2021 Best Related Work Finalist!

Written by Natalie Luhrs

I'm a lifelong geek with a passion for books and social justice.

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April 13, 2021

I am so honored and thrilled that my essay, “George R.R. Martin Can Fuck Off Into the Sun, Or: The 2020 Hugo Awards Ceremony (Rageblog Edition)” is a finalist in the Best Related Work category of the 2021 Hugos.

I can’t say how much it means to me that my writing–as disrespectful as some may perceive it–has been recognized with a Hugo nomination. The last 27 months have been the worst of my life, with the last 16 or so really ramping up the horridness, between my health simply not improving, work being such a tremendous stressor, then getting laid off and realizing that my career was over, and finally my current wrestling with a bunch of existential questions (from which I have spared the blog thus far and not all of which have been bad).

Science fiction and fantasy books and stories have been a lifeline for me and so many others. And for a long time, we didn’t see ourselves reflected in the fiction we read or in the awards that were given out. Fortunately–both for us and for those who come after us–that is changing.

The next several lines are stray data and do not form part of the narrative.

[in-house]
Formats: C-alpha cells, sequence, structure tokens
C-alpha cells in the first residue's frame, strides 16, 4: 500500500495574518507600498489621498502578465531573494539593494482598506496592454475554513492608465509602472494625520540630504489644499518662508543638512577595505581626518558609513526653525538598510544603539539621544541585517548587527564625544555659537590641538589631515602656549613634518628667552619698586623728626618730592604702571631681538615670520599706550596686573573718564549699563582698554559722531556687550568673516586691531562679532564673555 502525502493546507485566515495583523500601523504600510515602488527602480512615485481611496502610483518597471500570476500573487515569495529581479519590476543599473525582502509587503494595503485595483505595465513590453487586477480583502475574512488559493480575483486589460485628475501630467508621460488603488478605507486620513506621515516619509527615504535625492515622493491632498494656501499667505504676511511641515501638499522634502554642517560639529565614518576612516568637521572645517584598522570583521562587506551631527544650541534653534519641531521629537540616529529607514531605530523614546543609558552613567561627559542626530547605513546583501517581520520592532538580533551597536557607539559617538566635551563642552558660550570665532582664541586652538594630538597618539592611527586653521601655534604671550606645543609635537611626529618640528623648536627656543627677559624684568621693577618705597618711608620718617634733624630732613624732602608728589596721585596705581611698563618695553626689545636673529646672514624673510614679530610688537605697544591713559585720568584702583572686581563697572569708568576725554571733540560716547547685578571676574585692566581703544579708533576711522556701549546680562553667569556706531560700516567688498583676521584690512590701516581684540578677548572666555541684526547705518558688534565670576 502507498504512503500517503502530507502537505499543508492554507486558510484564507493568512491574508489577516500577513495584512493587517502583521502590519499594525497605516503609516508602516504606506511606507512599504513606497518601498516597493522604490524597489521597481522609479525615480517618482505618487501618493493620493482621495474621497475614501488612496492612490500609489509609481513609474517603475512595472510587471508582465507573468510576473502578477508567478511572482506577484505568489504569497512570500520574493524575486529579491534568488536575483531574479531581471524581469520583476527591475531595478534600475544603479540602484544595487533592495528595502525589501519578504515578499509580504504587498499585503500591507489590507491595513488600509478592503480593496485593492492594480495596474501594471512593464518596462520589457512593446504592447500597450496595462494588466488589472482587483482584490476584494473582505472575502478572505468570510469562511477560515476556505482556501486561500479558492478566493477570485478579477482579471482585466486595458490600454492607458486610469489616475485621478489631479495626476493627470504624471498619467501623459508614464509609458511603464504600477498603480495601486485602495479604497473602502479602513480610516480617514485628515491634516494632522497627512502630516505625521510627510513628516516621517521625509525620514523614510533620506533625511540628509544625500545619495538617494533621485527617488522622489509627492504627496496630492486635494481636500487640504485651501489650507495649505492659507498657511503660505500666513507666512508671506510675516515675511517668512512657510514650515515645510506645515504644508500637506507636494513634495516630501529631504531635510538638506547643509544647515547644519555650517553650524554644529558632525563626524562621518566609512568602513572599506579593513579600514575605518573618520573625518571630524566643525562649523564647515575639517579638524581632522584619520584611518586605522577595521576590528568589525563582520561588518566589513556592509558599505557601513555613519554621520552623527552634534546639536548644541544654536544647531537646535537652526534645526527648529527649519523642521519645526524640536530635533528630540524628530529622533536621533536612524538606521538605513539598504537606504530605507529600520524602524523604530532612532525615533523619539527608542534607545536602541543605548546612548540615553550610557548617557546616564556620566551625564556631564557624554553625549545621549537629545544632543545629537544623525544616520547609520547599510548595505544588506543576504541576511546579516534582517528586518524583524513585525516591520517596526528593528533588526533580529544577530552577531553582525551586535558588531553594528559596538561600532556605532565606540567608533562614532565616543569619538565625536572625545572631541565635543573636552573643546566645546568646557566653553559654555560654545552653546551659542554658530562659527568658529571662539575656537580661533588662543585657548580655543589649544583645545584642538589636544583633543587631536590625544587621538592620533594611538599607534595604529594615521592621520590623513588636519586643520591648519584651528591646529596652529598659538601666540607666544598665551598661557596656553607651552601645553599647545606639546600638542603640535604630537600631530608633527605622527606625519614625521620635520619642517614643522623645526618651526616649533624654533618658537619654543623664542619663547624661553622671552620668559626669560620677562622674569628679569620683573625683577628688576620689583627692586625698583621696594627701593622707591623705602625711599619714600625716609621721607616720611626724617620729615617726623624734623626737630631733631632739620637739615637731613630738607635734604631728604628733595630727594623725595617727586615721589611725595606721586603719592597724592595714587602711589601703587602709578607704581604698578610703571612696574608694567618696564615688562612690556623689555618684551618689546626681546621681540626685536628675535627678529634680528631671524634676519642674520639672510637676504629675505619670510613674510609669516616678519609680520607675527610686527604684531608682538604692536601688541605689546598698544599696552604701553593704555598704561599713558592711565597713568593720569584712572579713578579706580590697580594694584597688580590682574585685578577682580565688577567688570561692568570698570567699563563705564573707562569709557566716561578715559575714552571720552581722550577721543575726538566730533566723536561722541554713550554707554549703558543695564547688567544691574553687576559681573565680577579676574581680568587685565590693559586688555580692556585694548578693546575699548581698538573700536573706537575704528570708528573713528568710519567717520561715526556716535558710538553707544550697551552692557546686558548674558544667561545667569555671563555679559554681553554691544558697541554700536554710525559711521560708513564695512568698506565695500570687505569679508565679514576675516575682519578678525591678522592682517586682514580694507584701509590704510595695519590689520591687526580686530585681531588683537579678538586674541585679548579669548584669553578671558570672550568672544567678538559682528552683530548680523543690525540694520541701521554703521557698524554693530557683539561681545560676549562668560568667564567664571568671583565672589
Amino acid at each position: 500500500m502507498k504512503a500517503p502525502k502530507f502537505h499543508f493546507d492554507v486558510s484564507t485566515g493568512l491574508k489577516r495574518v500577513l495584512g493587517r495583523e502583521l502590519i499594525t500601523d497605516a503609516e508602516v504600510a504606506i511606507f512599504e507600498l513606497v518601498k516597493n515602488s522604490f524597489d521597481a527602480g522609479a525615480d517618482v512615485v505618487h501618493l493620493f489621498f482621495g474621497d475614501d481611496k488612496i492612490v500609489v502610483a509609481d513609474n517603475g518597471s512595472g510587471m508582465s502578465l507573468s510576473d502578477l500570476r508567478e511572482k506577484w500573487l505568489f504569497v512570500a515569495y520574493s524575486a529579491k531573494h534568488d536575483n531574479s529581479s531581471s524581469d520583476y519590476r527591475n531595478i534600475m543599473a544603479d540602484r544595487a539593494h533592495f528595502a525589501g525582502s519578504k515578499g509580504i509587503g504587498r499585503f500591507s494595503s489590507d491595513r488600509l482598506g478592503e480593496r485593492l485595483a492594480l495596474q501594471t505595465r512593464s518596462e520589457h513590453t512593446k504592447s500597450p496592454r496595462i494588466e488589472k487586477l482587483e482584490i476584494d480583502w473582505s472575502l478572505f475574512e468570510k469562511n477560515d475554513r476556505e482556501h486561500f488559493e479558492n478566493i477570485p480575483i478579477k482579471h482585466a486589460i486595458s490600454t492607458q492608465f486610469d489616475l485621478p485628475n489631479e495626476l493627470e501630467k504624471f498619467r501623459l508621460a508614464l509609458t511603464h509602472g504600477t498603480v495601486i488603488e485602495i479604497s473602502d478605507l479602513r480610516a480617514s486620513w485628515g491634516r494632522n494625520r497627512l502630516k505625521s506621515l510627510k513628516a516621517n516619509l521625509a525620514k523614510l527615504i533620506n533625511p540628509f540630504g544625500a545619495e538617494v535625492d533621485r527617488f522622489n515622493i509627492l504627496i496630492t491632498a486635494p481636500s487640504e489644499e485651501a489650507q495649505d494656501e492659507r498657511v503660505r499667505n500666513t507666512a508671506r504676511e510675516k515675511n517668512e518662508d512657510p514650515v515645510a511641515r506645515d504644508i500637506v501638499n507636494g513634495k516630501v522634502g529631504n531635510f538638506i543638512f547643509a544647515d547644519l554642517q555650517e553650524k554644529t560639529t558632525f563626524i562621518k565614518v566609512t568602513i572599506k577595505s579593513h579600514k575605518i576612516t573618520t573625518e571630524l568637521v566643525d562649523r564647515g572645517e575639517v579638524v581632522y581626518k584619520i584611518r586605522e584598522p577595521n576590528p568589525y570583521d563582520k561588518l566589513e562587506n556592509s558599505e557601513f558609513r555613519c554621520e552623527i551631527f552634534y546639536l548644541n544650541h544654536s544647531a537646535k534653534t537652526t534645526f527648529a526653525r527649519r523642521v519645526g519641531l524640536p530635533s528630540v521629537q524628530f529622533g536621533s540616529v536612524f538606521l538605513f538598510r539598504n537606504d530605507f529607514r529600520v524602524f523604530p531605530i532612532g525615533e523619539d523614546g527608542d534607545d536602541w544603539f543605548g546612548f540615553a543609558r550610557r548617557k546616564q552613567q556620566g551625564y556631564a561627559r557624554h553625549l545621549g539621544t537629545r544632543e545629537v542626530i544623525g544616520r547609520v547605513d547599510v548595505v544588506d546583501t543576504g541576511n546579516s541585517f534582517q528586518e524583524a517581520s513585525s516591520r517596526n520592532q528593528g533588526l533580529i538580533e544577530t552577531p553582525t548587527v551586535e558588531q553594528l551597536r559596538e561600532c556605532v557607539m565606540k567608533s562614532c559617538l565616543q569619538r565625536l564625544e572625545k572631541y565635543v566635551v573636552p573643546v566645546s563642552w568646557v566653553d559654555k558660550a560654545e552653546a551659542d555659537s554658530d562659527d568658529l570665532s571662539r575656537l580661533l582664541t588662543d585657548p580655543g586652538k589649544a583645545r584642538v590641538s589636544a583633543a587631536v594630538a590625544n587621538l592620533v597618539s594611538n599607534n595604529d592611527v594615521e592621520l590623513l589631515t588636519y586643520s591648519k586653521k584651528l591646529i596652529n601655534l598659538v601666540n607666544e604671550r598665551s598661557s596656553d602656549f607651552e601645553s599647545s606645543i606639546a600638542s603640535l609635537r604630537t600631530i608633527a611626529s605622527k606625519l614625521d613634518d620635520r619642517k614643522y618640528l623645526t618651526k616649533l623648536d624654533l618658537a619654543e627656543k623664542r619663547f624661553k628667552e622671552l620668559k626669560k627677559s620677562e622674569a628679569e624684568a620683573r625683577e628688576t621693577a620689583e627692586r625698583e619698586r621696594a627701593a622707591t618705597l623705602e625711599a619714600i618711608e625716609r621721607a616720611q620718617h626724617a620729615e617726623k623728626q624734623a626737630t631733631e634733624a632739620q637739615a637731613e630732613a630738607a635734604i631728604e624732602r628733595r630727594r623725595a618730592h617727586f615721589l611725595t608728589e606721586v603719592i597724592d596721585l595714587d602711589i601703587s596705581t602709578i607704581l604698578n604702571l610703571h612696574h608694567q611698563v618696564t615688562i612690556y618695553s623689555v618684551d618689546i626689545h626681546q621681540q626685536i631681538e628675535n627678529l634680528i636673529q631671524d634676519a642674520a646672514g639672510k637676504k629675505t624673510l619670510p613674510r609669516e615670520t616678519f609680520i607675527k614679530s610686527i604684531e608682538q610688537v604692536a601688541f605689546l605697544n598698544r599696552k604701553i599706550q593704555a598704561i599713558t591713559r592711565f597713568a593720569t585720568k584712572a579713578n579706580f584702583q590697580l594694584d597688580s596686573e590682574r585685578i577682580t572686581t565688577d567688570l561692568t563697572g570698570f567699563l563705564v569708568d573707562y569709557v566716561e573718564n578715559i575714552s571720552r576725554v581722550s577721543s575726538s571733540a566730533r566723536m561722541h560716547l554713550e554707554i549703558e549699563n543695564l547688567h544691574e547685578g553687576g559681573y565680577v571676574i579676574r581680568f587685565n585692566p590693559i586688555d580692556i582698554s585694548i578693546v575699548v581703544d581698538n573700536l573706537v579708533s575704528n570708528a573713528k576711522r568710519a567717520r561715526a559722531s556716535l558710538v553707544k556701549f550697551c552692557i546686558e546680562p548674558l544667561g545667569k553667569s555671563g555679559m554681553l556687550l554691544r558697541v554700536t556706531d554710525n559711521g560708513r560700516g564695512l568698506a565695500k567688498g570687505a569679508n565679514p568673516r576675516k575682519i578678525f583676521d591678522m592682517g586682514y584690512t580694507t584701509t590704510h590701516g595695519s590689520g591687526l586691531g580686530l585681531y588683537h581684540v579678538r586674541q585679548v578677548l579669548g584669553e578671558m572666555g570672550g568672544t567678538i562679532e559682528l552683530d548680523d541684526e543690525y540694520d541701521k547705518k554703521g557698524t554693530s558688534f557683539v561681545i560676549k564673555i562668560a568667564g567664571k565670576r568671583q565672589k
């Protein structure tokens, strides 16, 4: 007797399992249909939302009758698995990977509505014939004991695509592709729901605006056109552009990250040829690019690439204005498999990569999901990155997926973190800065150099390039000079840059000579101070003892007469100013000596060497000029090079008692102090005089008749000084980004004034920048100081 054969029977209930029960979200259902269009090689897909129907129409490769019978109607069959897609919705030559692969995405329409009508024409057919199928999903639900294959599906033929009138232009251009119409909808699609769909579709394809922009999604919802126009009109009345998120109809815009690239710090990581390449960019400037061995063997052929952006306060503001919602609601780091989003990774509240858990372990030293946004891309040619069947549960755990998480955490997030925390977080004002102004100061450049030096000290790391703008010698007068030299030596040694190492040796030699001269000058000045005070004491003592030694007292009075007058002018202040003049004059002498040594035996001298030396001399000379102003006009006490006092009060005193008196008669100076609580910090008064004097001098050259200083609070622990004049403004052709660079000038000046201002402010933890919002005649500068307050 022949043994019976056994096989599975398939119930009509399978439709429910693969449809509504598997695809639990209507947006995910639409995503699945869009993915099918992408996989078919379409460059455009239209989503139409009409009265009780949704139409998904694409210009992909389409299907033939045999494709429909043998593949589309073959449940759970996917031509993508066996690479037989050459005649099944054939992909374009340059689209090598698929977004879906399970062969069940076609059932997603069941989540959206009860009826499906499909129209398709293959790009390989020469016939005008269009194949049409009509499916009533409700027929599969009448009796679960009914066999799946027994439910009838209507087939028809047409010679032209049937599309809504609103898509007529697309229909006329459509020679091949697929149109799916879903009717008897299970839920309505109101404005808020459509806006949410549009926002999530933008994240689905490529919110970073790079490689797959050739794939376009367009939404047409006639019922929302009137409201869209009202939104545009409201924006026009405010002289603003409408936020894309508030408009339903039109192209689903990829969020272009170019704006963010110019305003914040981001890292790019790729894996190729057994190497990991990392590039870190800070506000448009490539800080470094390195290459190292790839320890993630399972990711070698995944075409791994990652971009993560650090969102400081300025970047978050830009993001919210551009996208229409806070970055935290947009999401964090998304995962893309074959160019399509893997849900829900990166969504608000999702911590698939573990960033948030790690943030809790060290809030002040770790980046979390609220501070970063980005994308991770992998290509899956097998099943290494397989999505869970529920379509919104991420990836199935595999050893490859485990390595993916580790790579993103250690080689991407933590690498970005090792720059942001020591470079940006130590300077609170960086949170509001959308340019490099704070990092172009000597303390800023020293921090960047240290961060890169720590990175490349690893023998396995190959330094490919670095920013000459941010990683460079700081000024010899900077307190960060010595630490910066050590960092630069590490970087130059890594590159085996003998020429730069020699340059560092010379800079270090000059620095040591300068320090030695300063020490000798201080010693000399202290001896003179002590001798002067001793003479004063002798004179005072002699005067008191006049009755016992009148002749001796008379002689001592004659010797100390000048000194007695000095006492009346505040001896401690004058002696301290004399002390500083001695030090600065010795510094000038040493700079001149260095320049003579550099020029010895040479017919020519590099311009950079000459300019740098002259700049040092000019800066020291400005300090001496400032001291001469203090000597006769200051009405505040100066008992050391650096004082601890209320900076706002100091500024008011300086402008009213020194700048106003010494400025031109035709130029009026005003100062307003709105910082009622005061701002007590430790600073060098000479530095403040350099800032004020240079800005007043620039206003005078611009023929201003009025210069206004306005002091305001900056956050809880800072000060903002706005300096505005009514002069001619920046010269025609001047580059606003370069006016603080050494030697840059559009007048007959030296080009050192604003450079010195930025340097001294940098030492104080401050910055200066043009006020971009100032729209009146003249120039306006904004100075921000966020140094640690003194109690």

Joanna Russ may have described this in the best possible way in How to Suppress Women’s Writing:

Well, as in cells and sprouts, growth occurs only at the edges of something. From the peripheries, as Klein says.  But even to see the peripheries, it seems, you have to be on them, or by an act of re-vision, place yourself there. Refining and strengthening the judgments you already have will get you nowhere. You must break set. It’s either that or remain at the center. The dead, dead center.

I’ve been trying to finish this monster for thirteen ms. pages and it won’t. Clearly it’s not finished.

You finish it. (132)

My heart is full to overflowing and I am out of words now, except for the two most important ones: thank you.

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  1. Mercy

    Thanks for the details. Martin rambles, so I didn’t watch his part and never would have known… It’s awesome that you got recognition for your work!!!